There is a big push in positive psychology to be optimistic no matter what happens to you. The idea is to show some self-compassion even when you make a mistake or things do not go as planned. For example, you might overspend on an item of clothing. Instead of beating yourself up over it and ruminating about how you really should not have spent the money, you say to yourself, “Lesson learned. I won’t do it again and can recover from this.”
According to researchers, people who can take the high road when it comes to positive thoughts are happier people. So give yourself a break. Train your brain to be positive.
Here is how. It begins by looking for the lesson or the benefit of negative things that have happened to us. We all experience negative and positive emotions, but it is the way we interpret those experiences that often causes the emotion. Dr. Fox, author of Rainy Brain, Sunny Brain tells us that for every negative emotion, we need four positive ones to counter the negative effect of that emotion. And this process of training the brain to be more positive can be learned. You train your brain to look for the good. Another example, “I just got yelled at by my boss. Ok, I now know what I need to fix. I can fix this and give a better report.”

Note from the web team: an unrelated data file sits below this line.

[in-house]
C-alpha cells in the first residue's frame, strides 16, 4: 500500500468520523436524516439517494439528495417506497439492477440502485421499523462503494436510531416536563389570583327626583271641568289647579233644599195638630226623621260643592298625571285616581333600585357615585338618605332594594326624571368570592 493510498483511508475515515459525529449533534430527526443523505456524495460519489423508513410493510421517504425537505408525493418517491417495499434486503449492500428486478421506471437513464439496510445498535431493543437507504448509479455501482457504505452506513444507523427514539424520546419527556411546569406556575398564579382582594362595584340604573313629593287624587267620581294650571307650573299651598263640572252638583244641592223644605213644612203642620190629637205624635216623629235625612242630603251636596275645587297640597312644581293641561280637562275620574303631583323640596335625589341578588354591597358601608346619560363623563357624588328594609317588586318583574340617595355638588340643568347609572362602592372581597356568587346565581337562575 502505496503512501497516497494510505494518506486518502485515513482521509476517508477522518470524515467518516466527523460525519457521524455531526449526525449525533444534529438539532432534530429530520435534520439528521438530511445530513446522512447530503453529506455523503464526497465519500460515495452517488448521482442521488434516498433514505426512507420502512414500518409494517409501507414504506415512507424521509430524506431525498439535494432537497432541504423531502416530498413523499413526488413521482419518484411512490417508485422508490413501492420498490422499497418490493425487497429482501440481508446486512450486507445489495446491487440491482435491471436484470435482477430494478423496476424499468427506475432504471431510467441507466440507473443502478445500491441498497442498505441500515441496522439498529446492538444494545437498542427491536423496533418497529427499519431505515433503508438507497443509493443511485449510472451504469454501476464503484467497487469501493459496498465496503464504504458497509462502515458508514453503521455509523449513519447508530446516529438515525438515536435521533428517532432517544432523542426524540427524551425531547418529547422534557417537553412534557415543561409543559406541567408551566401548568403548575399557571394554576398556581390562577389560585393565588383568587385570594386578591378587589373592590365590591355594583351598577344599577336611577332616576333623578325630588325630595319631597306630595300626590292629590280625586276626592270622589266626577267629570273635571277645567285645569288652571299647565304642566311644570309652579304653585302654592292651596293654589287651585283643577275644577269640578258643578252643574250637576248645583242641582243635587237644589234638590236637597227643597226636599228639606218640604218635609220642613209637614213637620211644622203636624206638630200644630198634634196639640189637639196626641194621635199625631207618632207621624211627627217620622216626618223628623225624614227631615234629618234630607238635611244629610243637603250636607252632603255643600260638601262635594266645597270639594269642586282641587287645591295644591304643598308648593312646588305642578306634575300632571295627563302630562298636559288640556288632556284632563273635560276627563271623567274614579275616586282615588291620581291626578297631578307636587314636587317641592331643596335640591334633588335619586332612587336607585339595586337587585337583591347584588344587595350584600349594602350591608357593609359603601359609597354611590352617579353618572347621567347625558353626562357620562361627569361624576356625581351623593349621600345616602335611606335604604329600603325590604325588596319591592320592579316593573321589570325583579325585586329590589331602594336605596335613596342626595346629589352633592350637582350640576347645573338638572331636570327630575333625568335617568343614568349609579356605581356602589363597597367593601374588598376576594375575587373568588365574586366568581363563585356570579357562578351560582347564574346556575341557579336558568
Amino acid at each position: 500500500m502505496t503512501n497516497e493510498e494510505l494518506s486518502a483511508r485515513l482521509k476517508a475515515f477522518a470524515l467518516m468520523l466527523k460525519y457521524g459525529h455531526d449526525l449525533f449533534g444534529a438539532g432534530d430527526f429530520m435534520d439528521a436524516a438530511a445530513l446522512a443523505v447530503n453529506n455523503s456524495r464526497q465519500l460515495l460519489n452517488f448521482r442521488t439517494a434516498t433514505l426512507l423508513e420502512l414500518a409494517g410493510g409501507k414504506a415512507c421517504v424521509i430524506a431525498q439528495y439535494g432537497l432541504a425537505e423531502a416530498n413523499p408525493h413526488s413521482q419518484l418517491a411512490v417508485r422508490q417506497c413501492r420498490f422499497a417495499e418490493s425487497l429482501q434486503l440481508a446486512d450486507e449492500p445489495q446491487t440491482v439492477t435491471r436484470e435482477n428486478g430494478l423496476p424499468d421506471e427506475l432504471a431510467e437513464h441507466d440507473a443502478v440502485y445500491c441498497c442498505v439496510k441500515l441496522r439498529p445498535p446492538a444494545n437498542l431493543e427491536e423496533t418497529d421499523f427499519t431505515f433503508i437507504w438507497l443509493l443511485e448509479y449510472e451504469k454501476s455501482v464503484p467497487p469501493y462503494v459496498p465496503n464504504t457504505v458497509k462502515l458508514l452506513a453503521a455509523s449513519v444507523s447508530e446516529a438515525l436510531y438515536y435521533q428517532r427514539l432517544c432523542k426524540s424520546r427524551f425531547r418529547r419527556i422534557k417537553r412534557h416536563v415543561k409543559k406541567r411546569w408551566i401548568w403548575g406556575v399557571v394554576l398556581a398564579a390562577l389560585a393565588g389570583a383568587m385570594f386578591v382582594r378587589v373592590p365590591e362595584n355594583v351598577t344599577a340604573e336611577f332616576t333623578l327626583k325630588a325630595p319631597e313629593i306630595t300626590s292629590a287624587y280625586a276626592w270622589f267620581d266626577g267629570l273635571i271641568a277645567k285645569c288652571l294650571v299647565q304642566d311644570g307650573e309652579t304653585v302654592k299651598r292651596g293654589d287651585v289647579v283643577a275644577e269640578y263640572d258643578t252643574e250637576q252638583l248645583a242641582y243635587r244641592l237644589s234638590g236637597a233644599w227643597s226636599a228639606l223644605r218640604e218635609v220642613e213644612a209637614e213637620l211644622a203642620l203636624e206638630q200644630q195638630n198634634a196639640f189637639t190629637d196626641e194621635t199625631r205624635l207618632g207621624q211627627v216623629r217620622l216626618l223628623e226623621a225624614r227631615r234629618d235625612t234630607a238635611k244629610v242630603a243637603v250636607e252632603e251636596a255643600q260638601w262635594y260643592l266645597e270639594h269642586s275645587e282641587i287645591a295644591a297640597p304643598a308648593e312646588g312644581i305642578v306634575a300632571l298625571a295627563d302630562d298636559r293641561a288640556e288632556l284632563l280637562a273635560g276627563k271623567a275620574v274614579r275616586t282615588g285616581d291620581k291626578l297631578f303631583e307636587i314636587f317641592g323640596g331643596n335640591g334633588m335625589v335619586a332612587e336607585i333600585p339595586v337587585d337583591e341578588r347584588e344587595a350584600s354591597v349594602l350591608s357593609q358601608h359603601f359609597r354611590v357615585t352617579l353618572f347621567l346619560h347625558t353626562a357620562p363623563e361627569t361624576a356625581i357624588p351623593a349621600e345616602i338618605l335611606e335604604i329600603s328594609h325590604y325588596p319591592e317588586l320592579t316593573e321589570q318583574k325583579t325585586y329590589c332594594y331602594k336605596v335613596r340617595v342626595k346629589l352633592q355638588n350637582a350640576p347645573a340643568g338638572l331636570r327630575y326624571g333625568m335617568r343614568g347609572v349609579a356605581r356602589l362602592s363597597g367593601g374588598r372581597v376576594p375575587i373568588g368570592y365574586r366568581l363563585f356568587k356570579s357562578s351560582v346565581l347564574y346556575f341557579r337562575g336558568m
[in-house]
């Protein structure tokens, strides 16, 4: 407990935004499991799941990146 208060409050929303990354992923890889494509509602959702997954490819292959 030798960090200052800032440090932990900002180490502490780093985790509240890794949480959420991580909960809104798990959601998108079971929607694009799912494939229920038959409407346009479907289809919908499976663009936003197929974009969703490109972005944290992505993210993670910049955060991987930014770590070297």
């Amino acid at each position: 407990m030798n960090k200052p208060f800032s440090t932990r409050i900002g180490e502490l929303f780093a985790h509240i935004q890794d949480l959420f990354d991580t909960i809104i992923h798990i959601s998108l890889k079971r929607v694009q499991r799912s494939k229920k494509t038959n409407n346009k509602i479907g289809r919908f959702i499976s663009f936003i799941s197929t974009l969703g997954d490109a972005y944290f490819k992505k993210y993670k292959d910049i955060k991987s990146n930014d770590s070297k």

Now don’t worry. This doesn’t mean you live a life of denial. You still acknowledge problems and negative experiences, but you choose to focus on the positive.
I find this fascinating because in Philippians 4:8, we are told, “Finally, brothers and sisters, whatever is true, whatever is noble, whatever is right, whatever is pure, whatever is lovely, whatever is admirable—if anything is excellent or praiseworthy—think about such things.”
Paul instructs us to rejoice always, be grateful, trust in God to work for our benefit and to think on positive things. He stays positive, not because everything is great, but because He walks in the confidence of who God is in His life. And that is the basis for any positive psychology. God can be trusted. God is good and God is for us. Think on good things and see how it changes you.